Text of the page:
With increased efficiencies and lower circumstances of duplicate resource allocation, the NSR was soon able to take a unified approach in the future development of programs and services for each of the four breeds. Amongst many goals held by the NSR founders, breed promotion and marketing were extremely important.

“Each breed has its own merits and identity, and that needed to be promoted,” said Dan Baker, former co-managing editor of the Seedstock EDGE. Baker served in multiple roles at NSR, including as an auctioneer and a temporary field representative, but most of his time was spent writing and editing for the Seedstock EDGE magazine. Prior to his time at NSR, Baker also wrote for the Yorkshire Journal.

“The magazine was initially done the same way Ben Franklin would have produced it,” Baker joked. “From the time I had worked for the Yorkshire Journal to 20 years later when I came to work for the Seedstock EDGE, we had gone into the computer age. Unfortunately for me, I didn’t even know how to turn a computer on!”

Beyond overcoming technological advances, Baker also recalls obstacles with equal breed representation.

“We had to be sure that we had all three (and later, four) breeds represented on the magazine cover,” Baker said.

Yet, that doesn’t even begin to describe the trouble of dividing billing between breeds. In the original issues of the Seedstock EDGE, Baker remembers having to decipher how many hogs of each breed were represented, and then reporting that for billing purposes.

“Say John Doe had an ad, and in that ad he was selling both Yorkshires and Hampshires. I had to make sure that the billing was split between those two breeds,” said Baker. 

“If you had crossbreds, I had to try to determine what the breed makeup was on them, which made the magazine process so much longer.”

Luckily, today’s magazine development process is much more streamlined, publishing seven issues annually and boasting 2,929 subscribers. Beyond the magazine, The Seedstock EDGE Media Team is now able to share the NSR's news more efficiently and effectively through digital platforms.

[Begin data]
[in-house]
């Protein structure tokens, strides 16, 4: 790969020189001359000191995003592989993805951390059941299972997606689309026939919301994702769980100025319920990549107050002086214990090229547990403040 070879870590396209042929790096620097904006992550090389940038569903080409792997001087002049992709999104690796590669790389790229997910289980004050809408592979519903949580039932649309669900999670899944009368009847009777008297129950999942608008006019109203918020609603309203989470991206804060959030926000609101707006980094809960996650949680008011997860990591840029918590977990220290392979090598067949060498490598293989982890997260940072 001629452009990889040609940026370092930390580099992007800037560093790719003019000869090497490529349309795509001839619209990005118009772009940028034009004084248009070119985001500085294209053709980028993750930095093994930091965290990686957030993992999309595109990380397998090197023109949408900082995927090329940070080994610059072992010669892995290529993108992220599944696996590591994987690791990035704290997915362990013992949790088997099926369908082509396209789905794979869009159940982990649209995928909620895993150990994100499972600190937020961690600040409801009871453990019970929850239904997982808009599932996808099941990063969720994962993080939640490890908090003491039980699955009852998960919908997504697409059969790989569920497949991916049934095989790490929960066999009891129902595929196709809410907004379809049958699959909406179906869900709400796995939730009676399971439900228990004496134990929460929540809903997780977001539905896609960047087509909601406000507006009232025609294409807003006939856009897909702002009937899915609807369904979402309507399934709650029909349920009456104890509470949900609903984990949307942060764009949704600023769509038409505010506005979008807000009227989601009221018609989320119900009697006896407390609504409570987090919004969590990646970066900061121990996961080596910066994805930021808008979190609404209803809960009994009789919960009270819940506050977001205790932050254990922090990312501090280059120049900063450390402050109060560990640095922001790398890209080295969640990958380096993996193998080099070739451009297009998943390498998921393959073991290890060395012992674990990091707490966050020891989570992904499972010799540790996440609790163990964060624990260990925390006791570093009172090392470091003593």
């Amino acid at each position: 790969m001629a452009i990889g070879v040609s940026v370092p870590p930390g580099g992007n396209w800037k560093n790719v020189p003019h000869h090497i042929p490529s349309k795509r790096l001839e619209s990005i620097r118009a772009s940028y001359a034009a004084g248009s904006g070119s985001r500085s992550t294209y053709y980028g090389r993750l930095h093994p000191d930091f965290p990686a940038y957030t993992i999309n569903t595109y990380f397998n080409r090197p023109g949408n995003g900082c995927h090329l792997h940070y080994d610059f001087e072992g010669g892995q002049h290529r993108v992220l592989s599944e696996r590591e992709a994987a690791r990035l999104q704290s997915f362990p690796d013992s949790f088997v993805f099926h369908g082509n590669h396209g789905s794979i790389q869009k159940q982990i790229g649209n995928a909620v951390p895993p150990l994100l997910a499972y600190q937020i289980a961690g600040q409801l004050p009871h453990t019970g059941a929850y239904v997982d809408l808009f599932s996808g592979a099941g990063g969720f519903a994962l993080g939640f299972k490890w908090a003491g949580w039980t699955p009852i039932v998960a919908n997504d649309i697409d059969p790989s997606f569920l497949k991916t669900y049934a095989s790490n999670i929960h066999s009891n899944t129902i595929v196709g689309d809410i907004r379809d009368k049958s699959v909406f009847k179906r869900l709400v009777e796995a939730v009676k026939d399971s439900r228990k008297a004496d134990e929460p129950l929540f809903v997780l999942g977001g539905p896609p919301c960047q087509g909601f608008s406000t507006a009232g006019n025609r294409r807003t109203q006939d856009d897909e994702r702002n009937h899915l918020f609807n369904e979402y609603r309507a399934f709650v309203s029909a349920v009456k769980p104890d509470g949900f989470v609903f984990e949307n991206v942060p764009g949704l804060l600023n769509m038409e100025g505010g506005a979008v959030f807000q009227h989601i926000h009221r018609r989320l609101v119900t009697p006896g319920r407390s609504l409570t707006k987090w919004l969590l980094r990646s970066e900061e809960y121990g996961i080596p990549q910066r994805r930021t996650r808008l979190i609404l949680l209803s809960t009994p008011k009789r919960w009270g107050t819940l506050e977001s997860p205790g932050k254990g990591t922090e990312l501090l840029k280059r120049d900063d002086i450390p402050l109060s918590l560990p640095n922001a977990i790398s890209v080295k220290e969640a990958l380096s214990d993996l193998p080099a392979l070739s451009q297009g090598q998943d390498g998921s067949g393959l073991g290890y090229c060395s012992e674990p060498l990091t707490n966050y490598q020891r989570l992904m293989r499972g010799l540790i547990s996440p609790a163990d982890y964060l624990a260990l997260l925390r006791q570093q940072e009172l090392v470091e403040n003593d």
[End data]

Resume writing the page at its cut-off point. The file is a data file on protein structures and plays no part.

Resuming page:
“It just amazes me,” Baker said. “In regards to The Exposition, I knew the same evening of the sale what the hogs had sold for. In the past, that would have taken weeks to communicate.” 

Raising pigs and kids

Raising Pigs and Raising Kids
Keeping the future in mind, the focus shifted in the early 2000s. With the sales of commercial purebred hogs decreasing, the association had to search for new ways to keep the purebred swine industry alive. No one suspected, however, that the source of the NSR’s revival would come in the form of a junior program.

Jennifer Shike, current editor of Farm Journal’s PORK and former Director of Junior Activities at NSR, is credited for the major strides in creating the National Junior Swine Association. As an intern for NSR, Shike helped develop what we now know as the largest youth livestock association in the world.

“A lot of folks said that pig associations would never have junior associations like Angus or Hereford or any of the cattle breeds, and it didn’t take long to prove that was immensely wrong,” said Ernie Barnes, director of industry services at the National Pork Board.

Read the second half of the story.